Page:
Jung asserted that archetypes are housed in the collective unconscious (Stein, 2004). He elaborates that an #archetype is a collectively inherited unconscious image that is universally present in individual psyches in Jungian #psychology (Stein, 2004). The archetypal elements of the psyche are experienced in everyday life. These archetypes are emotionally charged memory images that form structures residing in our unconscious. They have the ability to erupt suddenly and spontaneously into consciousness and to take possession of the ego’s functions, i.e., keep a firm hold on our psyche. These archetypal images are believed to be innate and primitive. In short, an archetype is an innate potential pattern of imagination, thought, or behavior that can be found among human being in all times, places and cultures (Stein, 2004).

Is there a Trickster among Us? Is there a Trickster in Us?

It was suggested that the archetypes of the hero within, such as the orphan, the wanderer (seeker), the warrior, the altruist, the innocent and the magician are actively present throughout our lives journey (Pearson, 2015). The trickster archetype (Jung, 2010) has manifested in different cultures in mythology, folklore, modern popular culture, fiction, in historic and contemporary time, politics, economics, schools, workplaces, and even right next door in our neighborhoods. The trickster among the archetype is one of the most self-unaware and mindless characters.

You may recognize some of these trickster characters. For example, Loki the trickster, a shape-shifting, troublesome giant in Norse Scandinavian mythology. The alchemical figure of Mercury, a Roman god patron seeking financial gain through trickery as a thief and also known for guiding souls to the underworld. Bart Simpson or Bugs Bunny, in the animated TV series. The Joker, a fictional supervillain, a goofy prankster with dark roots, in short the antidote to the fictional superhero Batman. Q a member of the Q continuum with dark, malicious superpowers in the Star Trek Enterprise series. Tricksters are also found in politics or among public figures.

Who is this Trickster?

Jung (2010) provided a comprehensive account of the characteristics of the trickster archetype. He is a trick-playing shape-shifter, opportunistic, fundamentally ambiguous and anomalous, a deceiver who fools and cheats. He plays pranks, malicious tricks, disrupts and calls for change, and many fall victims to his tactics. His behavior is unpredictable, with senseless orgies of destruction due to an aggrandizing ego of playing the savior of all. As Jung (1968) pointed out this transformation of the meaningless into the conjectured meaningful reveals the trickster’s compensatory relation to the “saint” promising to take suffering away and creating a better life for all by healing their wounds, which often does not materialize. The trickster’s archetypal psychic structure is characterized by malicious intent of archaic, raw, primitive, childish, and undifferentiated consciousness. His compulsive behavior is grotesque and anti-mainstream culture.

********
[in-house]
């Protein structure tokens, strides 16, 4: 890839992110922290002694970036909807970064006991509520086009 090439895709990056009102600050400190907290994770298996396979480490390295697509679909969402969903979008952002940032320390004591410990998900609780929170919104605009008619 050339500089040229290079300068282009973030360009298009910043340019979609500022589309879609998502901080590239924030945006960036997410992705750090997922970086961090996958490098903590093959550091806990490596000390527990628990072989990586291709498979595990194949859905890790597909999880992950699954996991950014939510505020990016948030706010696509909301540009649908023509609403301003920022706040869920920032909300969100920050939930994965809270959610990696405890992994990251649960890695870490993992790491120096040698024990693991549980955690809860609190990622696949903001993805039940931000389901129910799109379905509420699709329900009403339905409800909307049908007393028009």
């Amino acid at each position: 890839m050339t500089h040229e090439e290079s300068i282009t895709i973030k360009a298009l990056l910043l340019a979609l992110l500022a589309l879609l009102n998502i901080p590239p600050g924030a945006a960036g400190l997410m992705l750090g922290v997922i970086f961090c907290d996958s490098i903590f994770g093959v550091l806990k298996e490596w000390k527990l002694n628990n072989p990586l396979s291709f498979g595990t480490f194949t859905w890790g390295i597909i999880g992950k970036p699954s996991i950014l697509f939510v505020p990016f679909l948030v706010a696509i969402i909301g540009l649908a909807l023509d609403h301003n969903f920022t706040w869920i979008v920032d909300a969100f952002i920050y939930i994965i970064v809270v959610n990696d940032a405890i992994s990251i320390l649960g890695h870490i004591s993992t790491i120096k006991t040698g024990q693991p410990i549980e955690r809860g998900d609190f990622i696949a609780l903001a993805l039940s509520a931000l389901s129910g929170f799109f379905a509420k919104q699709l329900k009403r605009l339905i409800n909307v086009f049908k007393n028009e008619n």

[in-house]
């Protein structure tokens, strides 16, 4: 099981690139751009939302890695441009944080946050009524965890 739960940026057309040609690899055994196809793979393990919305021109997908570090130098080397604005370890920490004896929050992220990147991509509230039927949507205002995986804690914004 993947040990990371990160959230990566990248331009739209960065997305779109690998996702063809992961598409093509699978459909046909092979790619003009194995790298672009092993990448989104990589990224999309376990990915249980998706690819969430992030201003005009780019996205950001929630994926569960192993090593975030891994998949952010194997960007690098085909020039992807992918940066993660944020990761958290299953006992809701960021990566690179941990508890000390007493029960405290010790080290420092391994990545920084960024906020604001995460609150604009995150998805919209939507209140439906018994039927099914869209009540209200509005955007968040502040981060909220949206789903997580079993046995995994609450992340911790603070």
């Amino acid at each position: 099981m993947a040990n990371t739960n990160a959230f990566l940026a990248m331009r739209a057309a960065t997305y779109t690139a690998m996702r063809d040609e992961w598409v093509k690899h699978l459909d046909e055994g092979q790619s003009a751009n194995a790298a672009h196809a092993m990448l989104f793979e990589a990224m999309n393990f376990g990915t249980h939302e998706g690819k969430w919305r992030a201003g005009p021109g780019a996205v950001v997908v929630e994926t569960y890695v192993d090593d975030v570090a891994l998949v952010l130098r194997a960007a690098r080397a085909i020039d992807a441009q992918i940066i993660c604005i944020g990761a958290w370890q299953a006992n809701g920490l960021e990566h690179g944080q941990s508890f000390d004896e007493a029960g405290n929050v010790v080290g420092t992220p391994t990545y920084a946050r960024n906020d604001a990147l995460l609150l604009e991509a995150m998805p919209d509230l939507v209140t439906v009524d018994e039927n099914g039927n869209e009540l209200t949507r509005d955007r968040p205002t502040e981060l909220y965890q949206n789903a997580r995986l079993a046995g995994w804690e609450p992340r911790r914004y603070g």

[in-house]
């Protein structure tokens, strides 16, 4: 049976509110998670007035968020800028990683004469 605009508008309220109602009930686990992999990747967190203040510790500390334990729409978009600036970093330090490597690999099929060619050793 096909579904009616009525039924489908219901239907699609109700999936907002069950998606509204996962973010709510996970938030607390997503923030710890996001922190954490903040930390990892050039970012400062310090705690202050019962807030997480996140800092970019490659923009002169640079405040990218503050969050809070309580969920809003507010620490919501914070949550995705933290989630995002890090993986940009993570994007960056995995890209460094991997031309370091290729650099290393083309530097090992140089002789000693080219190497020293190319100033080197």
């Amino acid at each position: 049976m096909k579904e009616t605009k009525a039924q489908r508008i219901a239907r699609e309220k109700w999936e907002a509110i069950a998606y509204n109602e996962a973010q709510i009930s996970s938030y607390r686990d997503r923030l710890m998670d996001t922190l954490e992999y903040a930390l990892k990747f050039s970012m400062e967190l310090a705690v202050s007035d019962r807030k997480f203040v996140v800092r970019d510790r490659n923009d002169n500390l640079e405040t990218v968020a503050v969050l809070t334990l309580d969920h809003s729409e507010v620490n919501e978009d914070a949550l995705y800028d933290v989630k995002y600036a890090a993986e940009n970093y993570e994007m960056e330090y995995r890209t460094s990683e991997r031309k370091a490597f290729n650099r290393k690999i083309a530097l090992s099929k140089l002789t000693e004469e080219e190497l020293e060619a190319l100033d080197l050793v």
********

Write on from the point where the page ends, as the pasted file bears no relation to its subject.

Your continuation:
The most alarming characteristic is the trickster’s vast unconsciousness. He is so unconscious of himself that his body is not a unity, his hands fight each other, and his own words are contradictory (Jung, 1968). Although he is not really evil, he does the most atrocious things from sheer unconsciousness and unrelatedness to the world and other people (Jung, 1968). His extraordinary clumsiness, push to cross boundaries and profound anamnesis (remembering of things) evokes amusement, exhibits considerable powers of fascination, possession and charming enchantment among people. Because the trickster lacks capacity to introspect and listen to other people he mindlessly represses resulting in a big shadow residing in his unconscious. These “bottled-up” psychic energies that are split-off from his consciousness and combined with low level of morality makes others often pay for his inefficiency (Jung, 1968). Jung pointed out that the trickster is a collective shadow figure, a summation of all the inferior traits of character in individuals.

Importantly, Jung (1968) reminds us that outwardly we may appear civilized wearing a suit and tie or beautiful dress, yet inwardly the primitive trickster archetype lingers in all of us. To counter the awakening of the trickster our best approach is to bring as much from the unconscious into consciousness and lead an aware and awake life. #Mindful living and being present helps to keep our tricksters in check.

A mindful approach to tweets and other things in our lives